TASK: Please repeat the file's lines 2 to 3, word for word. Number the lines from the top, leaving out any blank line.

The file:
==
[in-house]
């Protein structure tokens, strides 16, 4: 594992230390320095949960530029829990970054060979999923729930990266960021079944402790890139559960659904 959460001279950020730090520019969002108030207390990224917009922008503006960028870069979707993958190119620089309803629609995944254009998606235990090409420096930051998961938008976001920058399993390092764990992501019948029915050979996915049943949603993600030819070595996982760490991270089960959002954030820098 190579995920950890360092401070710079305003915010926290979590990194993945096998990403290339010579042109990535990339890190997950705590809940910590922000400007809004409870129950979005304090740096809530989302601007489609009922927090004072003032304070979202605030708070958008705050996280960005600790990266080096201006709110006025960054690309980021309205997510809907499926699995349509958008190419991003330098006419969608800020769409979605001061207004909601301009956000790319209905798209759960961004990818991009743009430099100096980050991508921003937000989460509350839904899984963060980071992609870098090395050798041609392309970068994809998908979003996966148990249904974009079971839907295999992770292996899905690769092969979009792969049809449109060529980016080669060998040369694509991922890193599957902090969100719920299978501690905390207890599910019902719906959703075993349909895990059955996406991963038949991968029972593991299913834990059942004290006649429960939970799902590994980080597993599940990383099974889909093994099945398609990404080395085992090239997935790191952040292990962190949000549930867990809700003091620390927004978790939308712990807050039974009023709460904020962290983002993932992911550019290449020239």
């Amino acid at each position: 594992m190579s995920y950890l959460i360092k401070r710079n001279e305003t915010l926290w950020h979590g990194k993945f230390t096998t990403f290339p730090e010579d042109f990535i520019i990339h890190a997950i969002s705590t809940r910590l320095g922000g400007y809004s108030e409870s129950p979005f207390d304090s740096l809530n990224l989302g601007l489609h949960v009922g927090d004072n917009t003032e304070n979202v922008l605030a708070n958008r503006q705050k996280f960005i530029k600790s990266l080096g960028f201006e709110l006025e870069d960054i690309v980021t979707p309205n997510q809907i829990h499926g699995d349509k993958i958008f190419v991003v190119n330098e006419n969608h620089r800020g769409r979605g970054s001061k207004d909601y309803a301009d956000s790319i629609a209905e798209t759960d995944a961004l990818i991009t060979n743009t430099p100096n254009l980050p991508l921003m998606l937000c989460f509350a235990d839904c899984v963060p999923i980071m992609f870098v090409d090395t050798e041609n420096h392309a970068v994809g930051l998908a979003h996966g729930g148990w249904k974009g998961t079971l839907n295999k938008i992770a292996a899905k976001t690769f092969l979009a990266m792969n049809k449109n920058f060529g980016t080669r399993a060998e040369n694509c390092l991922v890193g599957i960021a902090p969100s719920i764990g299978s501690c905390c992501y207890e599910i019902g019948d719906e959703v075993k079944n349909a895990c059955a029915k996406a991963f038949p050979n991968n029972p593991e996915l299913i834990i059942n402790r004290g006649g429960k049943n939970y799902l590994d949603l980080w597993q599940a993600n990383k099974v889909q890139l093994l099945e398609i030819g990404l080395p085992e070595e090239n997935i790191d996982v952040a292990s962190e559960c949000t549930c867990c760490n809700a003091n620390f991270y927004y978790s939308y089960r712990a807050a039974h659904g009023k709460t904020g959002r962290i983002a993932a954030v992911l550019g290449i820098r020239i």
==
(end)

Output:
């Protein structure tokens, strides 16, 4: 594992230390320095949960530029829990970054060979999923729930990266960021079944402790890139559960659904 959460001279950020730090520019969002108030207390990224917009922008503006960028870069979707993958190119620089309803629609995944254009998606235990090409420096930051998961938008976001920058399993390092764990992501019948029915050979996915049943949603993600030819070595996982760490991270089960959002954030820098 190579995920950890360092401070710079305003915010926290979590990194993945096998990403290339010579042109990535990339890190997950705590809940910590922000400007809004409870129950979005304090740096809530989302601007489609009922927090004072003032304070979202605030708070958008705050996280960005600790990266080096201006709110006025960054690309980021309205997510809907499926699995349509958008190419991003330098006419969608800020769409979605001061207004909601301009956000790319209905798209759960961004990818991009743009430099100096980050991508921003937000989460509350839904899984963060980071992609870098090395050798041609392309970068994809998908979003996966148990249904974009079971839907295999992770292996899905690769092969979009792969049809449109060529980016080669060998040369694509991922890193599957902090969100719920299978501690905390207890599910019902719906959703075993349909895990059955996406991963038949991968029972593991299913834990059942004290006649429960939970799902590994980080597993599940990383099974889909093994099945398609990404080395085992090239997935790191952040292990962190949000549930867990809700003091620390927004978790939308712990807050039974009023709460904020962290983002993932992911550019290449020239």
């Amino acid at each position: 594992m190579s995920y950890l959460i360092k401070r710079n001279e305003t915010l926290w950020h979590g990194k993945f230390t096998t990403f290339p730090e010579d042109f990535i520019i990339h890190a997950i969002s705590t809940r910590l320095g922000g400007y809004s108030e409870s129950p979005f207390d304090s740096l809530n990224l989302g601007l489609h949960v009922g927090d004072n917009t003032e304070n979202v922008l605030a708070n958008r503006q705050k996280f960005i530029k600790s990266l080096g960028f201006e709110l006025e870069d960054i690309v980021t979707p309205n997510q809907i829990h499926g699995d349509k993958i958008f190419v991003v190119n330098e006419n969608h620089r800020g769409r979605g970054s001061k207004d909601y309803a301009d956000s790319i629609a209905e798209t759960d995944a961004l990818i991009t060979n743009t430099p100096n254009l980050p991508l921003m998606l937000c989460f509350a235990d839904c899984v963060p999923i980071m992609f870098v090409d090395t050798e041609n420096h392309a970068v994809g930051l998908a979003h996966g729930g148990w249904k974009g998961t079971l839907n295999k938008i992770a292996a899905k976001t690769f092969l979009a990266m792969n049809k449109n920058f060529g980016t080669r399993a060998e040369n694509c390092l991922v890193g599957i960021a902090p969100s719920i764990g299978s501690c905390c992501y207890e599910i019902g019948d719906e959703v075993k079944n349909a895990c059955a029915k996406a991963f038949p050979n991968n029972p593991e996915l299913i834990i059942n402790r004290g006649g429960k049943n939970y799902l590994d949603l980080w597993q599940a993600n990383k099974v889909q890139l093994l099945e398609i030819g990404l080395p085992e070595e090239n997935i790191d996982v952040a292990s962190e559960c949000t549930c867990c760490n809700a003091n620390f991270y927004y978790s939308y089960r712990a807050a039974h659904g009023k709460t904020g959002r962290i983002a993932a954030v992911l550019g290449i820098r020239i």